|Publication number||US4017495 A|
|Application number||US 05/625,315|
|Publication date||Apr 12, 1977|
|Filing date||Oct 23, 1975|
|Priority date||Oct 23, 1975|
|Publication number||05625315, 625315, US 4017495 A, US 4017495A, US-A-4017495, US4017495 A, US4017495A|
|Inventors||Donald Jaffe, Nicholas Alec Soos|
|Original Assignee||Bell Telephone Laboratories, Incorporated|
|Export Citation||BiBTeX, EndNote, RefMan|
|Patent Citations (6), Referenced by (25), Classifications (15), Legal Events (1)|
|External Links: USPTO, USPTO Assignment, Espacenet|
This invention relates to encapsulation of integrated circuit chips which are bonded to a metallized insulation substrate primarily for the purpose of mounting or inclusion as part of a hybrid integrated circuit.
In semiconductor technology, integrated circuit chips are bonded to metallized substrates for mounting purposes, as in dual in-line packages, or for inclusion as part of a hybrid integrated circuit which includes many chips and thin film elements. In order to protect such chips from moisture, particulate matter, and damage during assembly, it is usually necessary to apply some form of encapsulant. A suitable form of encapsulating material for such uses has been found to be RTV (Room Temperature Vulcanizing) silicone compounds which are characterized by their curing (crosslinking) as the result of reaction with moisture in the air to form a silicone elastomer or rubber. In order to permit the RTV silicone compound which is in the form of a paste, to be applied by standard flow-coating techniques, it is usually diluted with a suitable solvent to form a dispersion of the desired viscosity. After application, the encapsulant is usually cured at room temperature in an ambient which permits crosslinking.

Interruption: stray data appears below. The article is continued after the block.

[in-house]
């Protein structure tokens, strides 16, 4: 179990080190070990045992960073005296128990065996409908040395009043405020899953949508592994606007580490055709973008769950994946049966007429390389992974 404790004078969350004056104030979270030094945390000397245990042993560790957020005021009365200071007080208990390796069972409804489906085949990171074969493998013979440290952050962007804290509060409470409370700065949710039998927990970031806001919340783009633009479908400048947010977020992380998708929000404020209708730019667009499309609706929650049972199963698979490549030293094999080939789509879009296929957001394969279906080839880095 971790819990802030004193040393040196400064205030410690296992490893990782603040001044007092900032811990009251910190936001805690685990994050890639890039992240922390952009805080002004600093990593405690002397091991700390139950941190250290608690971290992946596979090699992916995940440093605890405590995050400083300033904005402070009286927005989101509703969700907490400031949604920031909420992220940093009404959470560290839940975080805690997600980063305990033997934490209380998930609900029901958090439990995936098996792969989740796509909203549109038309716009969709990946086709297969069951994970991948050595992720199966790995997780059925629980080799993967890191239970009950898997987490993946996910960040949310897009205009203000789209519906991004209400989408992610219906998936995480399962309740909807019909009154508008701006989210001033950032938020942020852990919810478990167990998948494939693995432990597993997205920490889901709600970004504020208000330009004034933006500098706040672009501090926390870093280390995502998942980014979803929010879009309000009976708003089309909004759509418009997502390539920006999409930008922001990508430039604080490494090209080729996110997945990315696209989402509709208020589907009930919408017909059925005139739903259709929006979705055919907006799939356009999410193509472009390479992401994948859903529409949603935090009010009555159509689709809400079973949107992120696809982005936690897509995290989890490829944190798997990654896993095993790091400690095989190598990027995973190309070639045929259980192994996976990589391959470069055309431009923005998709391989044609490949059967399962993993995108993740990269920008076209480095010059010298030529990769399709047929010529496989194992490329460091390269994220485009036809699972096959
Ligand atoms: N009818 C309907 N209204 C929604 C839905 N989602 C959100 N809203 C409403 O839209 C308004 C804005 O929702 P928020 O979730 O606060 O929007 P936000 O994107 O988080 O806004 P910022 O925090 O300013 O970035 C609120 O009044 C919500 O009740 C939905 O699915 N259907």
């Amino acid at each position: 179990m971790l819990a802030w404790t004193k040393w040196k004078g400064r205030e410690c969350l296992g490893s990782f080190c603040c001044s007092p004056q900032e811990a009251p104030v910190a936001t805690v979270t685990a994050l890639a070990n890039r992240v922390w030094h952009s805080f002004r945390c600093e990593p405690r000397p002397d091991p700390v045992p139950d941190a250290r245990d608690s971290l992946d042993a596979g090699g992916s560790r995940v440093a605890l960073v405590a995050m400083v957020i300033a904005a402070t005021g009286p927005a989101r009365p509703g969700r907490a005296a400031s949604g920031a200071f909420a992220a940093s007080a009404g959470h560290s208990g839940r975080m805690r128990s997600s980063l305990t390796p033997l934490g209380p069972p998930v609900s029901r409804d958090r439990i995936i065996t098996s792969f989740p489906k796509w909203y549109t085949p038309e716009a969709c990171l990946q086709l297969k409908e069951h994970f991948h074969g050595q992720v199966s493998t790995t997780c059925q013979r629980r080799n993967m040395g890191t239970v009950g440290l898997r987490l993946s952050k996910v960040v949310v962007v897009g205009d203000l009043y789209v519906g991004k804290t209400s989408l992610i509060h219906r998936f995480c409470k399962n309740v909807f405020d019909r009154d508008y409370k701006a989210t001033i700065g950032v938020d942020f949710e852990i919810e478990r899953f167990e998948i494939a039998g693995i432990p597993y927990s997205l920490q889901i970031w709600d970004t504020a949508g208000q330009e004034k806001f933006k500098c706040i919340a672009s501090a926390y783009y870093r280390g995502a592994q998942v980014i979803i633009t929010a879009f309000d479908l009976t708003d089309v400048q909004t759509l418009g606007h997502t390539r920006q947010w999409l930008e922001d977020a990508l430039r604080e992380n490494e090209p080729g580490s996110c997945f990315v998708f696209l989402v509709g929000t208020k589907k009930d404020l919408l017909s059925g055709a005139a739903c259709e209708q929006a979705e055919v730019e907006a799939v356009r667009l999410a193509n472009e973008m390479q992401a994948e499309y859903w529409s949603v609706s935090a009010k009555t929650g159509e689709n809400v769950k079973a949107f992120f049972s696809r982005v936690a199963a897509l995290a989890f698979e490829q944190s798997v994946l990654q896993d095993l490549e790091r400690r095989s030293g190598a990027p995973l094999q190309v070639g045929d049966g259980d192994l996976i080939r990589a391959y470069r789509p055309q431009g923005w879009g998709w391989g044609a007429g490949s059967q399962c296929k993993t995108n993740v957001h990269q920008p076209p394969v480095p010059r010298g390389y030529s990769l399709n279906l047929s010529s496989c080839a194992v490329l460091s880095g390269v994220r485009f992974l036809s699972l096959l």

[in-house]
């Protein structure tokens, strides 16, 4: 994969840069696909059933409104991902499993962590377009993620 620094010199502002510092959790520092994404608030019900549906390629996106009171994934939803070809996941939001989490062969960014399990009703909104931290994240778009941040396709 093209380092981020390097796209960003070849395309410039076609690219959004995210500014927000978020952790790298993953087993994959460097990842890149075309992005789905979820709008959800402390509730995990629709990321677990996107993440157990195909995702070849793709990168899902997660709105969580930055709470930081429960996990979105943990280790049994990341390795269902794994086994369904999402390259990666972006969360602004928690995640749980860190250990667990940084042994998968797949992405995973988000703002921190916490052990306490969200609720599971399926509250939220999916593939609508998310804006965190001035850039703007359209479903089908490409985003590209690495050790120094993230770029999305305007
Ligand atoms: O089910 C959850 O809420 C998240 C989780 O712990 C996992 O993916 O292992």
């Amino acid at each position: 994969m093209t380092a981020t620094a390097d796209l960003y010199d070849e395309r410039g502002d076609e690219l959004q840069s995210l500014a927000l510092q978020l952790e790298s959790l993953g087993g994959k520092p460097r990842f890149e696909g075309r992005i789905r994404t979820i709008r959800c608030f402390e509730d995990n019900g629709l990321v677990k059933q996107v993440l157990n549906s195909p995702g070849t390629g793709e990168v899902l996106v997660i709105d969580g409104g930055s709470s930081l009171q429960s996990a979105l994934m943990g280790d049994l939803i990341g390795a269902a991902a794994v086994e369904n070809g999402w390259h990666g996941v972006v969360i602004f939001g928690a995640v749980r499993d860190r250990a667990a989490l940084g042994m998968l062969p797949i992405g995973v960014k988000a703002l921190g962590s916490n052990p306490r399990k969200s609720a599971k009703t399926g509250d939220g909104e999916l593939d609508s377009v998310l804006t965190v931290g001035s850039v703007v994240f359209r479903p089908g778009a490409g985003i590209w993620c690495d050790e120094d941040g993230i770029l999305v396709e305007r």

Use of such encapsulants has generally been satisfactory. However, when beam-leaded chips are bonded to substrates, the chip is slightly raised above the substrate and complete filling of thes gaps under the chips by the encapsulant becomes important for complete protection. Complete under-chip filling has been found to be a problem with encapsulants using standard curing procedures, especially in view of the increasing size of chips needed for sophisticated applications such as memories. Typically, for square chips no greater than about 0.060 inches on a side, complete filling is consistently obtained with commercially available RTV dispersions using standard solvent removal and curing techniques. However, for square chips measuring about 0.080 inches on a side or greater, complete under-chip filling typically cannot be consistently obtained with commercially available RTV dispersions using standard techniques.
It is therefore a primary object of the invention to provide a method of encapsulating beam-leaded integrated circuit chips which results in complete filling under the chips even for large area chips.
This and other objects are achieved in accordance with the invention. The encapsulant, in the form of a dispersion of solids in a solvent is applied over the chip. Essentially all of the solvent is then removed by exposure to dry ambient with a relative humidity of less than 5% which retards crosslinking. Standard curing operations are then performed in an atmosphere of higher relative humidity which allows crosslinking of the encapsulating material. It has been found that this control of the rate of evaporation of the solvent relative to the rate of crosslinking allows the encapsulant to flow underneath the chips and completely fill the gap between chip and substrate.